Abnormal brain responses to hunger in patients with anorexia

Abnormal brain responses to hunger in patients with anorexia
Abnormal brain responses to hunger in patients with anorexia

HealthDay News — Patients diagnosed with anorexia nervosa have an abnormal brain response to hunger signals, according to study findings published in Biological Psychiatry.

"When most people are hungry, they are motivated to eat," said Christina Wierenga, PhD, an associate professor of psychiatry at the University of California San Diego School of Medicine, said in a university news release.

 "Yet individuals with anorexia can be hungry and still restrict their food intake. We wanted to identify brain mechanisms that may contribute to their ability to ignore rewards, like food," she explained.

To investigate brain response to rewards during hunger and satiated states to examine whether diminished response to reward could underlie food restriction in anorexia nervosa,  the scientists followed 23 women who had recovered from anorexia and 17 healthy women who had never had the disorder.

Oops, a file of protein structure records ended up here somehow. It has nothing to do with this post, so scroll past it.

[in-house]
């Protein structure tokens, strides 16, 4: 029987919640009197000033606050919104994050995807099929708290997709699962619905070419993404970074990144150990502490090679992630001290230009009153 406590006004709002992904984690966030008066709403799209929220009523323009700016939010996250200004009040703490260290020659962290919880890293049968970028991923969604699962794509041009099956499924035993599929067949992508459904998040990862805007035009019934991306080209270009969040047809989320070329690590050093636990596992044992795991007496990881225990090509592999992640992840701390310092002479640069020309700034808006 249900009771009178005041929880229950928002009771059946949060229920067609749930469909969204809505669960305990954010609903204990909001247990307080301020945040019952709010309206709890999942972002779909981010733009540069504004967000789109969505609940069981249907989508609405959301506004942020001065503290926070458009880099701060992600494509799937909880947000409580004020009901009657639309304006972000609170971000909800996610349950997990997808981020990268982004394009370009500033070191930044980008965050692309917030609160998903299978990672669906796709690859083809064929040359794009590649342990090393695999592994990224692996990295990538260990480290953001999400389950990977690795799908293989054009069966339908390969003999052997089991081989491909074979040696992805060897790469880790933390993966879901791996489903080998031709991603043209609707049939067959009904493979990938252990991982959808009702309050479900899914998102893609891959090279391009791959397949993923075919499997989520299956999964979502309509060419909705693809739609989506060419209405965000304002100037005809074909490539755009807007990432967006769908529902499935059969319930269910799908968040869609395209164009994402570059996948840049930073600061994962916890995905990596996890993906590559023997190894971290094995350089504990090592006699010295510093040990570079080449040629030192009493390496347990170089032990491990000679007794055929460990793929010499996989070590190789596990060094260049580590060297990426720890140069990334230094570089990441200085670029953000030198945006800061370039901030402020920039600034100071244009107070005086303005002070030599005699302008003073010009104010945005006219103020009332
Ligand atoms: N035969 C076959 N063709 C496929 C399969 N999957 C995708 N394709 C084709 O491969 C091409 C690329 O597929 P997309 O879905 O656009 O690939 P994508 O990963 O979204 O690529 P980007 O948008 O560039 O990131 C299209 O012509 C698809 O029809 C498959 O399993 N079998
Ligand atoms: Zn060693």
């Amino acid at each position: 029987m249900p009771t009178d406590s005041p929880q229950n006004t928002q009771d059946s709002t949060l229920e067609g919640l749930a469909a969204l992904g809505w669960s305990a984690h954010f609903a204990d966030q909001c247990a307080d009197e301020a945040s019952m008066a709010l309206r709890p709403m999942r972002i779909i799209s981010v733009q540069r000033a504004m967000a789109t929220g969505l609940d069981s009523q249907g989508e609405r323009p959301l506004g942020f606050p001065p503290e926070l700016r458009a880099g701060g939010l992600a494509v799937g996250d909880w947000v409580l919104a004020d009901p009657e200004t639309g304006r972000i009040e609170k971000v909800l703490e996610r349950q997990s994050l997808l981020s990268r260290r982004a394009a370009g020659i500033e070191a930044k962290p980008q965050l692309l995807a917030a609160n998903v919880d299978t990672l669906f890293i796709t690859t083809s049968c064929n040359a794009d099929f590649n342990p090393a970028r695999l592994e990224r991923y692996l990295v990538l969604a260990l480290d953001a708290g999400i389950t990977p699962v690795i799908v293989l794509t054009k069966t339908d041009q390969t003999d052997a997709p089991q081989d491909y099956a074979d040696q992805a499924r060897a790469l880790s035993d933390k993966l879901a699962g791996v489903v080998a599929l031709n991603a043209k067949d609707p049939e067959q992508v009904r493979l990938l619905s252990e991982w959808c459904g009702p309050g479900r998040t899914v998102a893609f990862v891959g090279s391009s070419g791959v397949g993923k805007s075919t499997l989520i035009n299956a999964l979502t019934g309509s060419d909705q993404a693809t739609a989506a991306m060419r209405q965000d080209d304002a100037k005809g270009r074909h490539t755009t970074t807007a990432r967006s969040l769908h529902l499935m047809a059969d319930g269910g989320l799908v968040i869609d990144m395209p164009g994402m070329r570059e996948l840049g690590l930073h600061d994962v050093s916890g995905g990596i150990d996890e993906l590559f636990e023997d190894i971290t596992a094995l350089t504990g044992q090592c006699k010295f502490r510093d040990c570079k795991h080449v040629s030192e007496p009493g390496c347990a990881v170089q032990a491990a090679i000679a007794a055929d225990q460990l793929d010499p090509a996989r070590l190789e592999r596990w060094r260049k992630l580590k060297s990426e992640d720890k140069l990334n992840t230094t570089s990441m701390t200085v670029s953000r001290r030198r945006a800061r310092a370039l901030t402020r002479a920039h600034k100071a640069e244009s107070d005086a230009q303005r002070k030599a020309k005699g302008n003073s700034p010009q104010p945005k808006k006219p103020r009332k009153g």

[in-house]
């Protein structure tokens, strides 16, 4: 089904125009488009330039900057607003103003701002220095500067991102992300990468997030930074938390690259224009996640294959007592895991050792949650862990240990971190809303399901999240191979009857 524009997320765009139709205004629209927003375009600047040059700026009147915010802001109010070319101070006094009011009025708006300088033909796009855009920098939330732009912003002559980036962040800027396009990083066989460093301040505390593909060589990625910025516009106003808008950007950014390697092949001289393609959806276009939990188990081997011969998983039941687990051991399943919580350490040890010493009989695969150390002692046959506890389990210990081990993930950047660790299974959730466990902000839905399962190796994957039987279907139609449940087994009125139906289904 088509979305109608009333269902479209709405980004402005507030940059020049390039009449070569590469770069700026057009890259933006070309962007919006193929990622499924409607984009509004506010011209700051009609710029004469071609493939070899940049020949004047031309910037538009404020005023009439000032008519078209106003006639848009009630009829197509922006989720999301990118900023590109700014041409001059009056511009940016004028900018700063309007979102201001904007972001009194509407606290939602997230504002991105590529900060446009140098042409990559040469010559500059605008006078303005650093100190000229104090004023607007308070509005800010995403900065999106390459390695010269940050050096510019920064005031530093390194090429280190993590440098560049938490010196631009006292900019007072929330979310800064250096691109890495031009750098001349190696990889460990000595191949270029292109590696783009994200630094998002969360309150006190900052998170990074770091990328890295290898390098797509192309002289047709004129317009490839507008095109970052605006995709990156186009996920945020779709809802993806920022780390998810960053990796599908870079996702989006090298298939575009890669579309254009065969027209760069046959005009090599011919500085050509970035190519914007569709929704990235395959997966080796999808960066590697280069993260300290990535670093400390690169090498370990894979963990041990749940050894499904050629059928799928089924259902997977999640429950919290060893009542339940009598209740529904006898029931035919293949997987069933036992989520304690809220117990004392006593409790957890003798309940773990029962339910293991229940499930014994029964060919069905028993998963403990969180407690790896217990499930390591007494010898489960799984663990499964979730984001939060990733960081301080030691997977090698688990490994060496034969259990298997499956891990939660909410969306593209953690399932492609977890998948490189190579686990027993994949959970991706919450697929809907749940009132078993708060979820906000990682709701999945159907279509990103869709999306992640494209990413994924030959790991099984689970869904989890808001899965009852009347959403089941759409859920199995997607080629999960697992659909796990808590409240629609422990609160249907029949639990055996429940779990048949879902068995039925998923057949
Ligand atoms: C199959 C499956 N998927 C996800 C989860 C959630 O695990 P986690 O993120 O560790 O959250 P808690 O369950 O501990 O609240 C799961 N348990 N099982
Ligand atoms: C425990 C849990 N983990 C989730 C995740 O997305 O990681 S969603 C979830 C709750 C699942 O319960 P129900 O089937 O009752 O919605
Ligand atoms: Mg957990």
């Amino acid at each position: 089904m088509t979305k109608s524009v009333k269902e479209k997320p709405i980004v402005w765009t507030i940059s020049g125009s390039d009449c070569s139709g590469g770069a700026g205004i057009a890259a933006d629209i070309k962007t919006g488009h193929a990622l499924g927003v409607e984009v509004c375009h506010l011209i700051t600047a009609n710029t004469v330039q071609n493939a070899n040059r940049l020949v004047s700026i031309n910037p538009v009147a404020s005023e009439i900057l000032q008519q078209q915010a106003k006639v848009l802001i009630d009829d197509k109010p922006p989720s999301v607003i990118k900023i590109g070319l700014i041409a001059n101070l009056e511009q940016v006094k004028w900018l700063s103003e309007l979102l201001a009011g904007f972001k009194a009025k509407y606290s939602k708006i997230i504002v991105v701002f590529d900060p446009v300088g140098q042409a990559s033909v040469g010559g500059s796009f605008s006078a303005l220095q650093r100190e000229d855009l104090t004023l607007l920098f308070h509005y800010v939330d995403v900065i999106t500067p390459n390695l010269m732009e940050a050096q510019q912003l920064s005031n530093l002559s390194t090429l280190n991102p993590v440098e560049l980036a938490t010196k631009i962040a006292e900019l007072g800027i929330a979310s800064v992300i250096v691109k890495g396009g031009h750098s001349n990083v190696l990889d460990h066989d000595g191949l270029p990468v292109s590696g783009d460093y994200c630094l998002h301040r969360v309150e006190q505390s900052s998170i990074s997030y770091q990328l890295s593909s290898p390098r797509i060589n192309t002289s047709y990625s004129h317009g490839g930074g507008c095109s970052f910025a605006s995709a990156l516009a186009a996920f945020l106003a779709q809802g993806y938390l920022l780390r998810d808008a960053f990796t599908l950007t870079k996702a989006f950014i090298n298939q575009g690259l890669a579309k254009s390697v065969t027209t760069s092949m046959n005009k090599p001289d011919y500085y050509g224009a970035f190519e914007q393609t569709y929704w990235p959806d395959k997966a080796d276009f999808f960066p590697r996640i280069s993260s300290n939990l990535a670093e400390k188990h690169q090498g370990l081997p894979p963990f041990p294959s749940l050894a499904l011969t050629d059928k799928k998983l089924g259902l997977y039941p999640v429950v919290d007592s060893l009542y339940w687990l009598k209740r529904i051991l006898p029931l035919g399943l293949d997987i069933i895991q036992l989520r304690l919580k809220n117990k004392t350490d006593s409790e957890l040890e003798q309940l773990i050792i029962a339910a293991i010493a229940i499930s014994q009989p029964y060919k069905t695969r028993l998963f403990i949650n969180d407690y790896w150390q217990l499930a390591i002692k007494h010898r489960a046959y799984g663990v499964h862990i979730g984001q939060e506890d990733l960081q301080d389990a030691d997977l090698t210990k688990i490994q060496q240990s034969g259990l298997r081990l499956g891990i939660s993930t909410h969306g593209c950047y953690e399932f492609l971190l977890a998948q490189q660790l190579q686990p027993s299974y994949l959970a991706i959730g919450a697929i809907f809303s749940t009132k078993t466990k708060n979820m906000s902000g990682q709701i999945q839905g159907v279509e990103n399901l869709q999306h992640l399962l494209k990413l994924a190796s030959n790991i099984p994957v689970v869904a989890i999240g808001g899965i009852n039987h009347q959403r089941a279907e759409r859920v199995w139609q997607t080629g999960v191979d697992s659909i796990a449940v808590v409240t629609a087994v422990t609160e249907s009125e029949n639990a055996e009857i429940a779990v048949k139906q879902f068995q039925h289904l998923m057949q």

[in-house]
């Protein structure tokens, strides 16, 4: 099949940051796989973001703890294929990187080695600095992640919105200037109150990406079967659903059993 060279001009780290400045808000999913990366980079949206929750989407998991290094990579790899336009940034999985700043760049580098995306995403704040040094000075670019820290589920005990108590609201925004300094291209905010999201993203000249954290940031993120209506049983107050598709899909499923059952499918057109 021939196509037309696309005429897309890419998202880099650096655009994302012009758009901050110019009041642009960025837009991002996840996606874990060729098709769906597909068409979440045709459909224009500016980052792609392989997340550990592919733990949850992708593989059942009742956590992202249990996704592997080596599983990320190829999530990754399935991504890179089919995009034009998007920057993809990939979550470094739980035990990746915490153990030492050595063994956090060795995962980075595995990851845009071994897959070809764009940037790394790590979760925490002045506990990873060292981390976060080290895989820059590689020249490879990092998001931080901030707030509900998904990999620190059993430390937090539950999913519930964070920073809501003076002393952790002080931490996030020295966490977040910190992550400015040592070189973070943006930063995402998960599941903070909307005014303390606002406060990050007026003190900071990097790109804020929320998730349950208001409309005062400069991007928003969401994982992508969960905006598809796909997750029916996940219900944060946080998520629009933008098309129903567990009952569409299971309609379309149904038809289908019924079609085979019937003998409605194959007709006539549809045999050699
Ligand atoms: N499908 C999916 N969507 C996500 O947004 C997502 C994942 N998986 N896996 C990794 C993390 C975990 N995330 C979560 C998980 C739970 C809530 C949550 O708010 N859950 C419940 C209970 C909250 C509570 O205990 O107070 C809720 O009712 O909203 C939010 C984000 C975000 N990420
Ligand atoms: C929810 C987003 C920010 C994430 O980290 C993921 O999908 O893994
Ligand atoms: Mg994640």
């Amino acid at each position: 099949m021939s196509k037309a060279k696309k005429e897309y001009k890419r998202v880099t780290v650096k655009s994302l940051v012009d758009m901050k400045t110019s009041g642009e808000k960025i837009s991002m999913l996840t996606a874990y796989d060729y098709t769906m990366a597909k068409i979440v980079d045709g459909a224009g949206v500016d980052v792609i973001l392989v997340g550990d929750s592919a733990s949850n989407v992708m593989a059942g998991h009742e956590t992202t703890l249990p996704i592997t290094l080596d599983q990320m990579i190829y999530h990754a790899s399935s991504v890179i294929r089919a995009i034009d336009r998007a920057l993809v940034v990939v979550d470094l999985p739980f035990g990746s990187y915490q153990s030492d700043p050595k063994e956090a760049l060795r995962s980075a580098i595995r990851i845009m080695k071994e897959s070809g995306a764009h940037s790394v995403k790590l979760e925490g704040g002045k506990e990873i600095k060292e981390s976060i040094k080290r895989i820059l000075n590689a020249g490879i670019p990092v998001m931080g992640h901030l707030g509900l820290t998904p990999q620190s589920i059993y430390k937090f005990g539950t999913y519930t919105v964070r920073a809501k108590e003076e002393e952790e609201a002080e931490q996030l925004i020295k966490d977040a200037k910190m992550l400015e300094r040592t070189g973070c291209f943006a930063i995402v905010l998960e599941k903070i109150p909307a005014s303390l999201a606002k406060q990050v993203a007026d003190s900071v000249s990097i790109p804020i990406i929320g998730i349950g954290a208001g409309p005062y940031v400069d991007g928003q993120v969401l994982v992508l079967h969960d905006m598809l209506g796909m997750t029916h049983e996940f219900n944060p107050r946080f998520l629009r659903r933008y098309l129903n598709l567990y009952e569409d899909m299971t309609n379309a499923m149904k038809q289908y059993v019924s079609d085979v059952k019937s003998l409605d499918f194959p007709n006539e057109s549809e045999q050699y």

The patients who recovered from anorexia "showed decreased response to reward, even when hungry. This is opposite of healthy women without an eating disorder, who showed greater sensitivity to rewards when hungry," noted Wierenga.

"Our study suggests that brain circuitry differences in anorexics make them less sensitive to reward and the motivational drive of hunger. Put another way, hunger does not motivate them to eat," said Walter Kaye, MD, director of the Eating Disorders Treatment and Research Program at the university, said in the news release.

There were differences in areas of the brain that are important for self-control in those who had recovered from anorexia. That means people with anorexia may have greater self-control than people who don't have the eating disorder, according to Kaye.

References

  1. Wierenga CE et al. Biological Psychiatry. 2015; doi:  http://dx.doi.org/10.1016/j.biopsych.2014.09.024
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